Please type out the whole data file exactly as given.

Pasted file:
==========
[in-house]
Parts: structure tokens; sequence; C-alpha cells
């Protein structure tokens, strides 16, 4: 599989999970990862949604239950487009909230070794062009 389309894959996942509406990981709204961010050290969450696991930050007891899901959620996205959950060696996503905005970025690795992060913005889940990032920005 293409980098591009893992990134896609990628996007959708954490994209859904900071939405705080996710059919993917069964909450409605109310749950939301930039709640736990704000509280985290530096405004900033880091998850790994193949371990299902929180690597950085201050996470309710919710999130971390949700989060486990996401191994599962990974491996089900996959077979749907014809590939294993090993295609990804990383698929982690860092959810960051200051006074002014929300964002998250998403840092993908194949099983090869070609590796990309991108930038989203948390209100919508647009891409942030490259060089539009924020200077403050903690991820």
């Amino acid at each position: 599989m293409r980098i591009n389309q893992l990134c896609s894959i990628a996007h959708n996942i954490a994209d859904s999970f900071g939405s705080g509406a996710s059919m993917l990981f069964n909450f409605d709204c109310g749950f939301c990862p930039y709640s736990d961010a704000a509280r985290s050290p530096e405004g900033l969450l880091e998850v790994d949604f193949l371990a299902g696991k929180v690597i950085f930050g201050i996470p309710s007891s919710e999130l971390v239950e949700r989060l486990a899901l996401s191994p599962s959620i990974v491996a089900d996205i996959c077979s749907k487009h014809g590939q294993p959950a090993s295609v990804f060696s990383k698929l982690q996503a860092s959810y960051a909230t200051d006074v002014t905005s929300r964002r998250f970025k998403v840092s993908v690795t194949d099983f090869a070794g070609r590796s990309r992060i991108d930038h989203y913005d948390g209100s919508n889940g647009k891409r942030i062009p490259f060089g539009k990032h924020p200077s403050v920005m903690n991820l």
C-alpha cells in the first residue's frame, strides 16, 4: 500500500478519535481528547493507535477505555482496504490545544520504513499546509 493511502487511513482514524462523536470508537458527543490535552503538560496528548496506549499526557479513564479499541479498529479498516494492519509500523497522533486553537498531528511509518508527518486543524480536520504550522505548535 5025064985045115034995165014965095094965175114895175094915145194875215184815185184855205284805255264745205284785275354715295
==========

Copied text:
[in-house]
Parts: structure tokens; sequence; C-alpha cells
């Protein structure tokens, strides 16, 4: 599989999970990862949604239950487009909230070794062009 389309894959996942509406990981709204961010050290969450696991930050007891899901959620996205959950060696996503905005970025690795992060913005889940990032920005 293409980098591009893992990134896609990628996007959708954490994209859904900071939405705080996710059919993917069964909450409605109310749950939301930039709640736990704000509280985290530096405004900033880091998850790994193949371990299902929180690597950085201050996470309710919710999130971390949700989060486990996401191994599962990974491996089900996959077979749907014809590939294993090993295609990804990383698929982690860092959810960051200051006074002014929300964002998250998403840092993908194949099983090869070609590796990309991108930038989203948390209100919508647009891409942030490259060089539009924020200077403050903690991820």
């Amino acid at each position: 599989m293409r980098i591009n389309q893992l990134c896609s894959i990628a996007h959708n996942i954490a994209d859904s999970f900071g939405s705080g509406a996710s059919m993917l990981f069964n909450f409605d709204c109310g749950f939301c990862p930039y709640s736990d961010a704000a509280r985290s050290p530096e405004g900033l969450l880091e998850v790994d949604f193949l371990a299902g696991k929180v690597i950085f930050g201050i996470p309710s007891s919710e999130l971390v239950e949700r989060l486990a899901l996401s191994p599962s959620i990974v491996a089900d996205i996959c077979s749907k487009h014809g590939q294993p959950a090993s295609v990804f060696s990383k698929l982690q996503a860092s959810y960051a909230t200051d006074v002014t905005s929300r964002r998250f970025k998403v840092s993908v690795t194949d099983f090869a070794g070609r590796s990309r992060i991108d930038h989203y913005d948390g209100s919508n889940g647009k891409r942030i062009p490259f060089g539009k990032h924020p200077s403050v920005m903690n991820l």
C-alpha cells in the first residue's frame, strides 16, 4: 500500500478519535481528547493507535477505555482496504490545544520504513499546509 493511502487511513482514524462523536470508537458527543490535552503538560496528548496506549499526557479513564479499541479498529479498516494492519509500523497522533486553537498531528511509518508527518486543524480536520504550522505548535 5025064985045115034995165014965095094965175114895175094915145194875215184815185184855205284805255264745205284785275354715295